"The problem with posting quotes off the Internet is you never know if they're genuine."--Gen. George Washington at the Battle of Gettysburg, February 30, 1908

      by Aspe4 on Wed Dec 05, 2012 at 06:27:25 AM PST

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      •  Yes, but in most states you can have malice but (0+ / 0-)

        Not premeditation or deliberation and then have some other form of homicide other than first degree murder.  Maybe second degree murder. IQ can negate the intent to kill if the person isn't able to deliberate. Depending on how case law defines deliberation, a person's cognitive deficiencies can affect that.  His ability to assist his attorney would go to a different, but important, issue--competency to stand trial. Most people with IQ deficiencies, even in that low range, are ultimately found competent to stand trial. Though, in my opinion they shouldn't be.

        "Speak the TRUTH, even if your voice shakes."

        by stellaluna on Wed Dec 05, 2012 at 12:22:49 PM PST

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        •  Malice aforethought isn't an element. (0+ / 0-)

          He was convicted of capital murder. Texas doesn't have the traditional felony/first degree/second degree distinction, but basically capital murder is first- or second-degree murder comited during the course of a dangerous felony.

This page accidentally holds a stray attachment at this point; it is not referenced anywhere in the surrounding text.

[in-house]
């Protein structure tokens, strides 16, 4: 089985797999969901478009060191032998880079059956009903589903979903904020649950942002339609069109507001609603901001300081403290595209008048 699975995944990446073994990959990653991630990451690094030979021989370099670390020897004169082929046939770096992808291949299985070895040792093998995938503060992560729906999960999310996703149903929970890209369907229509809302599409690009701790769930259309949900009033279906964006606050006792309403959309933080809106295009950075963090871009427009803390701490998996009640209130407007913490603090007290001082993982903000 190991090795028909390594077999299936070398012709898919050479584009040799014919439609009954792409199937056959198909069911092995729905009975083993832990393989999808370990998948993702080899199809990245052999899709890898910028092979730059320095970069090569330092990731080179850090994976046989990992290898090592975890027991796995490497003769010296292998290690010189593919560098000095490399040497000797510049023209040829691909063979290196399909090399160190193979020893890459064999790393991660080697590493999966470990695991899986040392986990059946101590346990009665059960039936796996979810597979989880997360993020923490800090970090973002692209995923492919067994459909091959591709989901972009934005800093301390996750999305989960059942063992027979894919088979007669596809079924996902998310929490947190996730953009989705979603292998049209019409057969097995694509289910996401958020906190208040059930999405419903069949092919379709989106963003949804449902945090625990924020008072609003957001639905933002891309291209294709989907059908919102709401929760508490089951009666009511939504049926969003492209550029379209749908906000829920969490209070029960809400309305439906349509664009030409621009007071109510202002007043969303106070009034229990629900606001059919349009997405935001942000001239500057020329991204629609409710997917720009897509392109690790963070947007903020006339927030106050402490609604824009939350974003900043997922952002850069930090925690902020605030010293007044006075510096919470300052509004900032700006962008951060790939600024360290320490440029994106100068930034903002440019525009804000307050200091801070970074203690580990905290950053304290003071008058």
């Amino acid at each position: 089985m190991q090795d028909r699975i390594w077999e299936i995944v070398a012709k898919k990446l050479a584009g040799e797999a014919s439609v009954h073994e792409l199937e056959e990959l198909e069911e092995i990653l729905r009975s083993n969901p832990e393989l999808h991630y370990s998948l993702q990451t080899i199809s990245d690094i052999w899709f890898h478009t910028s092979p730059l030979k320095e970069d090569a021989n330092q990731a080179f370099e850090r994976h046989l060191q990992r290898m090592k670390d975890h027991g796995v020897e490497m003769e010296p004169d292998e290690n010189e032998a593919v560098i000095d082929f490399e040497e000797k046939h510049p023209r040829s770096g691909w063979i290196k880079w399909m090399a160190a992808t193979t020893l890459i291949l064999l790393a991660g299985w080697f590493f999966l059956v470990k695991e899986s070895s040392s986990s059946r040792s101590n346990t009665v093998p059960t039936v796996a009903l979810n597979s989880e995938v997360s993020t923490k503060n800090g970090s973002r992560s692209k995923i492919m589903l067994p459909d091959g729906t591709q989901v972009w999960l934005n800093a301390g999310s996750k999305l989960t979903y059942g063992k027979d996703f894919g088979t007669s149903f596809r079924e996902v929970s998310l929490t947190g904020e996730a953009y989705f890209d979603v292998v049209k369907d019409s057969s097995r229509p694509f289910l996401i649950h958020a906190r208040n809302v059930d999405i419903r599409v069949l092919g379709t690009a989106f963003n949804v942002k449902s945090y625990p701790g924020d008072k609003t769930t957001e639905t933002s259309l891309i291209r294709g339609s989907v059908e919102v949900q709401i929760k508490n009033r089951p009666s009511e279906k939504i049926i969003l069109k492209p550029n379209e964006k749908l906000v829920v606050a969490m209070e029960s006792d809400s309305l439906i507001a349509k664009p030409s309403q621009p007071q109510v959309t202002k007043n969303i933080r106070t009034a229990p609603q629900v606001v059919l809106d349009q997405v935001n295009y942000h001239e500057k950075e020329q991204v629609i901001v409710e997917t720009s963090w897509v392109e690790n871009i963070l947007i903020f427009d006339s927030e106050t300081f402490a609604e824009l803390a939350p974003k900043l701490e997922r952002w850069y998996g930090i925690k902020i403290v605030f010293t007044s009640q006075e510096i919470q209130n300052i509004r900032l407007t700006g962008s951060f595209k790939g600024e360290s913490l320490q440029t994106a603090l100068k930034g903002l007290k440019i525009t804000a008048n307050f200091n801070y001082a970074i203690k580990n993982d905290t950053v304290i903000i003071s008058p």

All the State would need to prove is intent to kill or cause serious injury during the course of a robbery. Diminished capacity wouldn't normally preclude forming the necessary intent.

          Competency is probably the bigger issue, but that usually comes up in the context of mental illness. Someone with the mental age of a 9-year-old can still truthfully answer an attorney's questions, whereas someone with severe paranoia or who is completely delusional cannot.

          •  It has been my experience as well that IQ rarely (0+ / 0-)

            forms the basis for a claim related to competency. Though I generally think that there is more to assisting counsel at trial than answering questions truthfully and understanding the nature of the proceedings, I always find that the Courts don't agree with me.

            I am interested to know if you are saying that the only capital murder cases are ones where the defendant is guilty by virtue of of the felony murder rule. I know many states include felony murder in the category of first degree murders but didn't know that Texas doesn't have a separate capital offense that goes to state of mind. I can't tell if that is what you are saying because in most states intent to kill is still distinguished by premeditation and deliberation.

            "Speak the TRUTH, even if your voice shakes."

            by stellaluna on Thu Dec 06, 2012 at 04:11:37 AM PST

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          •  And yes, if there is felony murder diminished (0+ / 0-)

            capacity is not a defense. I don't what the jury was instructed on and what they found the defendant guilty of in this case.

            "Speak the TRUTH, even if your voice shakes."

            by stellaluna on Thu Dec 06, 2012 at 04:13:49 AM PST